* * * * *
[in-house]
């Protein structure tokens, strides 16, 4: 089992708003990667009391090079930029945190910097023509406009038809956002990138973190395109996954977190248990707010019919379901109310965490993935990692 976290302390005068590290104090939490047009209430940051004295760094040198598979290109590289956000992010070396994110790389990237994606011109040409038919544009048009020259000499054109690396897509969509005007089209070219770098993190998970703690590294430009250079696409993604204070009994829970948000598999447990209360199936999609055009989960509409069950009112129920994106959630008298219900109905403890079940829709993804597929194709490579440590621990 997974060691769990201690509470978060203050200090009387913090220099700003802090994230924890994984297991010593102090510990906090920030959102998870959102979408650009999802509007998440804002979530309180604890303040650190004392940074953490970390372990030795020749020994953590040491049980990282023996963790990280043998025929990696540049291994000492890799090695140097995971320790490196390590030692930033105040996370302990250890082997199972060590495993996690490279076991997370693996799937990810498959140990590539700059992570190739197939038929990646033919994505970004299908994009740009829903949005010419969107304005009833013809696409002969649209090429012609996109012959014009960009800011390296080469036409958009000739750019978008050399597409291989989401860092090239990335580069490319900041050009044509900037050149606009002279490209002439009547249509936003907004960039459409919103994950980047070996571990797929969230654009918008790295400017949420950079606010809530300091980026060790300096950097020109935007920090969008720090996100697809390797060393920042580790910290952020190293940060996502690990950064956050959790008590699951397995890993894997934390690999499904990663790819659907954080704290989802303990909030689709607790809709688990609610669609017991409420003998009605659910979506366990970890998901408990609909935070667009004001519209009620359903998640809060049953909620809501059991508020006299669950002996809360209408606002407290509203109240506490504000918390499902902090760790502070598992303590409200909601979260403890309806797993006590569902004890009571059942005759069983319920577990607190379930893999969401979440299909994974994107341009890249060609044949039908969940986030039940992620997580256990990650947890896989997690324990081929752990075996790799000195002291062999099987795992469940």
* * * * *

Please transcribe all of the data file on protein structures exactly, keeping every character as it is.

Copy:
[in-house]
């Protein structure tokens, strides 16, 4: 089992708003990667009391090079930029945190910097023509406009038809956002990138973190395109996954977190248990707010019919379901109310965490993935990692 976290302390005068590290104090939490047009209430940051004295760094040198598979290109590289956000992010070396994110790389990237994606011109040409038919544009048009020259000499054109690396897509969509005007089209070219770098993190998970703690590294430009250079696409993604204070009994829970948000598999447990209360199936999609055009989960509409069950009112129920994106959630008298219900109905403890079940829709993804597929194709490579440590621990 997974060691769990201690509470978060203050200090009387913090220099700003802090994230924890994984297991010593102090510990906090920030959102998870959102979408650009999802509007998440804002979530309180604890303040650190004392940074953490970390372990030795020749020994953590040491049980990282023996963790990280043998025929990696540049291994000492890799090695140097995971320790490196390590030692930033105040996370302990250890082997199972060590495993996690490279076991997370693996799937990810498959140990590539700059992570190739197939038929990646033919994505970004299908994009740009829903949005010419969107304005009833013809696409002969649209090429012609996109012959014009960009800011390296080469036409958009000739750019978008050399597409291989989401860092090239990335580069490319900041050009044509900037050149606009002279490209002439009547249509936003907004960039459409919103994950980047070996571990797929969230654009918008790295400017949420950079606010809530300091980026060790300096950097020109935007920090969008720090996100697809390797060393920042580790910290952020190293940060996502690990950064956050959790008590699951397995890993894997934390690999499904990663790819659907954080704290989802303990909030689709607790809709688990609610669609017991409420003998009605659910979506366990970890998901408990609909935070667009004001519209009620359903998640809060049953909620809501059991508020006299669950002996809360209408606002407290509203109240506490504000918390499902902090760790502070598992303590409200909601979260403890309806797993006590569902004890009571059942005759069983319920577990607190379930893999969401979440299909994974994107341009890249060609044949039908969940986030039940992620997580256990990650947890896989997690324990081929752990075996790799000195002291062999099987795992469940």